The Japanese tsunami debris washing ashore on West Coast beaches is so far a novelty that has locals talking and tourists visiting, but those sporadic beachings will become more frequent — and more costly to clean up.
In addition to removing the debris, and in some cases trying to reunite it with owners in Japan, crews must also deal with the threat of invasive marine species that could threaten local ecosystems if they grab a foothold.
Oregon’s Department of Parks and Recreation learned first hand about the costs when a 66-foot-long dock landed on a beach near Newport last month.
Volunteers helped burn non-native seaweed and other organisms clinging to the dock, and the state on Tuesday accepted a bid of $84,000 to have the structure removed from the beach. Other bids ranged as high as $240,000.
“As far as who pays, there is no single budget set aside for it at this point,” parks spokesman Chris Havel told msnbc.com. “We are working with the governor’s office and federal legislators to try and shield coastal communities from the direct cost as much as we can, but there are no concrete answers yet.”
As for the months ahead, “no one knows how much it could cost, or who will pay,” Havel said. For now, the department has to “pay for it up front” with funds budgeted for other items.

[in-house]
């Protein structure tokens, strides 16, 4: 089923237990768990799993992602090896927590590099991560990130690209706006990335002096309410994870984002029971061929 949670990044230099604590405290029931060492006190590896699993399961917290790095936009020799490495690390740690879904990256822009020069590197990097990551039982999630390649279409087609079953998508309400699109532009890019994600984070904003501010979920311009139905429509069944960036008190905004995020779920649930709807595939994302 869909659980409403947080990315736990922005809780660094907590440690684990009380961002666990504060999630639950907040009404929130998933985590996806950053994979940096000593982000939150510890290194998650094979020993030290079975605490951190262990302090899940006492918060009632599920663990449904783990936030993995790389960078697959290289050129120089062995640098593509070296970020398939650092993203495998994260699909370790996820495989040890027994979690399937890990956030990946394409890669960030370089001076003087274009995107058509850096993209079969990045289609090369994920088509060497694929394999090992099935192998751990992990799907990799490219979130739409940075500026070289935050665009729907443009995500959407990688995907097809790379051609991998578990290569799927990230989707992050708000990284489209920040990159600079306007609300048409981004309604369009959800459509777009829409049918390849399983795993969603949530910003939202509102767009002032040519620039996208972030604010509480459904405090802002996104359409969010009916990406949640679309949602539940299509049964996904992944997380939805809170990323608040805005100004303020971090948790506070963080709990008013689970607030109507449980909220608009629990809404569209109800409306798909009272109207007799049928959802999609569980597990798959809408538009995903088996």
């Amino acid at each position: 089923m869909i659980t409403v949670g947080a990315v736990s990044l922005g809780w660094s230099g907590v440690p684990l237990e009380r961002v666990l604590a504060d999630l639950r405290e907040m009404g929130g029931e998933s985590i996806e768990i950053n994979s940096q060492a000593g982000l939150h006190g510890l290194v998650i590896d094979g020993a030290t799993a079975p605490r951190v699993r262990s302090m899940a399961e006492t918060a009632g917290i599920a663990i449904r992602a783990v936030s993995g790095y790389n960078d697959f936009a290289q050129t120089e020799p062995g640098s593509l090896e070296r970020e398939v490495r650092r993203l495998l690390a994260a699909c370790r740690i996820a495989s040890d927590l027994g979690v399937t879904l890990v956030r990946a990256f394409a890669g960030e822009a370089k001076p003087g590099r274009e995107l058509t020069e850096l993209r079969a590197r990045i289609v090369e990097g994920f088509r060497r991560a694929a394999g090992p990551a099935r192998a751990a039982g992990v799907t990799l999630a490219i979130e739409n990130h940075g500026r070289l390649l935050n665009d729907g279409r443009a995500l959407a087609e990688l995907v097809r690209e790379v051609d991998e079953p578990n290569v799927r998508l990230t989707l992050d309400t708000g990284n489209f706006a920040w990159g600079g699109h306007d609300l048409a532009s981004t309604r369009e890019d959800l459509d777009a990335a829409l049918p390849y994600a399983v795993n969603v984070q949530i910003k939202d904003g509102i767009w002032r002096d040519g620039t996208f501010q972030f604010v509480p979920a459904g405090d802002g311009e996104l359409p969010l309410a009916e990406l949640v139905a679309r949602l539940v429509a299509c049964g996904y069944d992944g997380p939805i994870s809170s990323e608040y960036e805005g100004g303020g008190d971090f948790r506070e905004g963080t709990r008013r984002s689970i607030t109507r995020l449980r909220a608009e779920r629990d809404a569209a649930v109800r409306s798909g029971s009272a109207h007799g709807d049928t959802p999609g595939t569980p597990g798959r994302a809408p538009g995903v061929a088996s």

At the federal level, the National Oceanic and Atmospheric Administration awards grants for cleanup of marine debris, but that program was created before the 2011 tsunami and is meant to deal with smaller messes.
Grants have totaled up to $1 million a year recently, NOAA spokeswoman Monica Allen told msnbc.com, but the program isn’t accepting new proposals until the fall.
Even worse for Oregon, “the program does not award grants for past work done before the award,” Allen said.
In Washington state, Gov. Chris Gregoire on Monday said the state has some funds set aside for tsunami debris cleanup, but it’s likely not enough. “We don’t have the resources at the state level to do what we’re going to have to do here,” she said.
Read more of this story on MSNBC.com